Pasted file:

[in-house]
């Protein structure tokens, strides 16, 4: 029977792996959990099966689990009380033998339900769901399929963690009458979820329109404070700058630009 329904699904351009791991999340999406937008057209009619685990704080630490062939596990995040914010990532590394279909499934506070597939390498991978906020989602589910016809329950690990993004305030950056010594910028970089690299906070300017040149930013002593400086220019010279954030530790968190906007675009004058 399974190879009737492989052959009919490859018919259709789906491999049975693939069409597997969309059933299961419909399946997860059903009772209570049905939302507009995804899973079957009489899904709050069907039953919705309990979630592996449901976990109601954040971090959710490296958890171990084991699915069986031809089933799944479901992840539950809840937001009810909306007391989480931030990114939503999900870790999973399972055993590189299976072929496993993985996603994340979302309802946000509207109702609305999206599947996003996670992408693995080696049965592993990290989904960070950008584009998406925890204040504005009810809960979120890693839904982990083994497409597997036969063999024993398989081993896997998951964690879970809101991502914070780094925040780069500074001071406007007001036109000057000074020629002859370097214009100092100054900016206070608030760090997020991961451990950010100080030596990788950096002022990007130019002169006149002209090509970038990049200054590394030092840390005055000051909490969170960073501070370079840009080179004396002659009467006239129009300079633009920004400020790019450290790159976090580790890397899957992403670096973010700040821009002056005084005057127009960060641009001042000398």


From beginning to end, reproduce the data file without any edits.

[in-house]
């Protein structure tokens, strides 16, 4: 029977792996959990099966689990009380033998339900769901399929963690009458979820329109404070700058630009 329904699904351009791991999340999406937008057209009619685990704080630490062939596990995040914010990532590394279909499934506070597939390498991978906020989602589910016809329950690990993004305030950056010594910028970089690299906070300017040149930013002593400086220019010279954030530790968190906007675009004058 399974190879009737492989052959009919490859018919259709789906491999049975693939069409597997969309059933299961419909399946997860059903009772209570049905939302507009995804899973079957009489899904709050069907039953919705309990979630592996449901976990109601954040971090959710490296958890171990084991699915069986031809089933799944479901992840539950809840937001009810909306007391989480931030990114939503999900870790999973399972055993590189299976072929496993993985996603994340979302309802946000509207109702609305999206599947996003996670992408693995080696049965592993990290989904960070950008584009998406925890204040504005009810809960979120890693839904982990083994497409597997036969063999024993398989081993896997998951964690879970809101991502914070780094925040780069500074001071406007007001036109000057000074020629002859370097214009100092100054900016206070608030760090997020991961451990950010100080030596990788950096002022990007130019002169006149002209090509970038990049200054590394030092840390005055000051909490969170960073501070370079840009080179004396002659009467006239129009300079633009920004400020790019450290790159976090580790890397899957992403670096973010700040821009002056005084005057127009960060641009001042000398």